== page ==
9. They’d always told him that he was to die in a place that saw no sun. In the farthest reaches of the world, in the black heart of the darkest darkness where everything that was evil lived and thrived, there he would die, head cloven from body and heart rotten. That was his mother’s curse, spat at him fearfully, with wide eyes – that was his gentle father’s great and wrathful and raging frame that bore down upon him, veins throbbing with hatred. It was in the withering looks of the citizens of godless Palgard, who watched him and his ilk stumble through the streets with pity and vicious loathing, and the shouts of the Terrans who leveled rifles at his heart, old, wizened soldiers who had never fired a bullet with such conviction before that moment. The Desecrators had warned him that such a curse was the price to pay for offering one’s life to the cause – and they would talk at their tables and laugh. It was curse, but it was prophecy. When Zengi returned and plunged the world into perfect dark, they would have the keys to the kingdom. And so they would die there, there in the dark and vile evil, and they’d die of old age. That was their joke; to take the barbs that they’d received and wear them as badges. Alan did not mind dying there; he welcomed it. There was only the one thing he feared, and that was the possibility that he might die not as a victim, but as one of the evil there. The man stepped into the factory floor with a sharp intake of breath, and the taste of damp rust coated his mouth. The features of his face, streaked with grime when he’d tripped and stumbled against the wall, resolved into two overwhelming ones: eyes red with tears and hollow with resignation, and jaw set stiffly in determination to kill. The irony, Alan thought, was as pervasive as the scent of rust. The two were not exclusive. Alan seats himself upon a pipe in the middle of the factory floor. Two sharpened daggers, two brass knuckles, and a single revolver are laid out in a spread in front of him atop the pipe, a delicate balancing act between the fresh harshness of the weapons and the old dullness of the pipe, and it is the sway of the farthest dagger that he watches with his eyes. His breathing is calm and matches the beat played out by the wind on the metal. It is a meditation, maybe, or some sort of similar ritual. A man is full of these if he wishes to hold his sanity in the cruel world. The scientist is practiced with such rituals, because he would long since have killed himself from regret, without the ability to reason and delude himself protecting his psyche. He does not realize that his oncoming opponent might pull that veil from him once more. He does not realize that slowly, he falls into the same trap that he has fallen into some fourteen years ago, when life was young and full of an emptiness of virtue and kindness. But of course, he is blind to many things, as he is drawn into the self now, watching the knife balance and thinking about how easily one may plunge this into the heart and twist and suddenly the joys and pains fall away into nothingness. Meditation – the clearing of the mind of all thought. That is a sort of nothingness, too. He cannot hear the whistle of false breezes, or the buzz of sodium lamps hanging from the ceiling far above. Unconsciously, he clenches his fist, and the pulse and beat of his heart joins into his bubble of nirvana isolated from the world but for this pipe and these weapons and his red eyes. He cannot see the world reflected in the shining steel, only himself.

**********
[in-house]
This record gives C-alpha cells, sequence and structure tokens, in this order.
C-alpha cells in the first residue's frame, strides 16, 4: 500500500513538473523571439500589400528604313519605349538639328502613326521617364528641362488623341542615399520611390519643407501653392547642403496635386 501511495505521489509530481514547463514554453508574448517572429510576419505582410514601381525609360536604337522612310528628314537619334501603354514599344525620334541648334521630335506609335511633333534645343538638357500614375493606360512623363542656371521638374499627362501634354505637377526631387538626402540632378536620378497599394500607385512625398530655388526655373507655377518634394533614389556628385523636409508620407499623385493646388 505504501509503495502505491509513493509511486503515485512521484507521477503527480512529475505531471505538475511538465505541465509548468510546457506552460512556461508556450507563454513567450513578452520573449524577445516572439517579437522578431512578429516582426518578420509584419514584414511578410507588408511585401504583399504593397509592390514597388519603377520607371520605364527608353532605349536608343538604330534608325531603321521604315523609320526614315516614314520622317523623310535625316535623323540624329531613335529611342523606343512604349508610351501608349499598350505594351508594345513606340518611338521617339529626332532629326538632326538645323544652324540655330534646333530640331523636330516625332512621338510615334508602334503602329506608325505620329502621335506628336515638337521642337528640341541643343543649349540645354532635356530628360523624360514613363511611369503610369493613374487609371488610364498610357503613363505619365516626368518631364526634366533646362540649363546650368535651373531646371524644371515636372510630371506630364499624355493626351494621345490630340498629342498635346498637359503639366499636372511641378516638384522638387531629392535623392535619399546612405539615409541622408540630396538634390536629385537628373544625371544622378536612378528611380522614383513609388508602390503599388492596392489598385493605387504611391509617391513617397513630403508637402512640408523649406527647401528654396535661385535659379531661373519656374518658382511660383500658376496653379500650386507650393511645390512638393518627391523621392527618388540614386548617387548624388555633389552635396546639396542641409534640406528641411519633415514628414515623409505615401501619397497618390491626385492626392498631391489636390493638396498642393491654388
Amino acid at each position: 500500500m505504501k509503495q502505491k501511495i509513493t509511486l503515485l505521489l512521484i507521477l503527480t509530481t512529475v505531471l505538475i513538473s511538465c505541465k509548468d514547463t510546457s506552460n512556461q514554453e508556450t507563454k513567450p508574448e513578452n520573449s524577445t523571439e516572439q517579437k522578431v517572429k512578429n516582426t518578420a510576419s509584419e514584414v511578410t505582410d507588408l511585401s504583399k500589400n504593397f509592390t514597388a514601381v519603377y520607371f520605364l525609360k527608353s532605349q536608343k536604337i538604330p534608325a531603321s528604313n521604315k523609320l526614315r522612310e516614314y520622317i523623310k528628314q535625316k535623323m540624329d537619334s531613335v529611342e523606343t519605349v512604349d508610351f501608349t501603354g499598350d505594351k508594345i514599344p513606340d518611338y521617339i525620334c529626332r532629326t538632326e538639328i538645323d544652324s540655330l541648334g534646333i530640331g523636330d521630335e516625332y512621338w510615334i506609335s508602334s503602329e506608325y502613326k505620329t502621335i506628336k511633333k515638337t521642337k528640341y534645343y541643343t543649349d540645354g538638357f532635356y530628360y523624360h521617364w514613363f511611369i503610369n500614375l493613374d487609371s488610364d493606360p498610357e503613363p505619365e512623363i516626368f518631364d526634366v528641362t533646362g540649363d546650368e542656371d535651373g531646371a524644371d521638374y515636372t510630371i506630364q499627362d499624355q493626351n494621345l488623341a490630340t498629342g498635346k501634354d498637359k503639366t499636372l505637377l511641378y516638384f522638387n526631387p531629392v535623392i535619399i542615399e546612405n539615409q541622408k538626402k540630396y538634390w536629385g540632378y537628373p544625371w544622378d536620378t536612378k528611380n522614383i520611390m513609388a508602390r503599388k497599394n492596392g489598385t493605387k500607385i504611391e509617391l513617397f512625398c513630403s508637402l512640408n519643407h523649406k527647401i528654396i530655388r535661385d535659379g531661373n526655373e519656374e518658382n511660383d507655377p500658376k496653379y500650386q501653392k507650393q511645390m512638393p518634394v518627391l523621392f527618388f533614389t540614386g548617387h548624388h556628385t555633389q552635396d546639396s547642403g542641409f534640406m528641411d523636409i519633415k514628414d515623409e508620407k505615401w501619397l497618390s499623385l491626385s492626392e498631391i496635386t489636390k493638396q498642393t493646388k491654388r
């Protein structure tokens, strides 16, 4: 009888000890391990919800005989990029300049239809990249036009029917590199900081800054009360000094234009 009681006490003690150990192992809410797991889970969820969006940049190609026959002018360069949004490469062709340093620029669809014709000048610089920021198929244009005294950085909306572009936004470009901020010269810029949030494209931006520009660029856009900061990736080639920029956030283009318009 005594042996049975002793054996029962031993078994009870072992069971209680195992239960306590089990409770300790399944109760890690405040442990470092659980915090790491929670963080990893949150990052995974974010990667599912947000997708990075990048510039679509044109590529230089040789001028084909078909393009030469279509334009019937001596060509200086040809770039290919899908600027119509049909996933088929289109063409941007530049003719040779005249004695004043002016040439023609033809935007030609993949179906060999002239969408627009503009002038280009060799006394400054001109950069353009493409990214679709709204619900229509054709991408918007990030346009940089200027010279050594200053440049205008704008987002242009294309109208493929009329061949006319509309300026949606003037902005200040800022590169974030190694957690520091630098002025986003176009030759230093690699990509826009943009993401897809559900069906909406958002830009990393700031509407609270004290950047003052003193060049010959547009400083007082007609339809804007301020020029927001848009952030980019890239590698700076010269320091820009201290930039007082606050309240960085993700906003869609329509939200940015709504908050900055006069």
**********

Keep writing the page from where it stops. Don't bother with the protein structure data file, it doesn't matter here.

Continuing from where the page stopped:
10. Official statement of interest. Pardon me while I go browse through pages and pages of magical girl images until I find the one just right.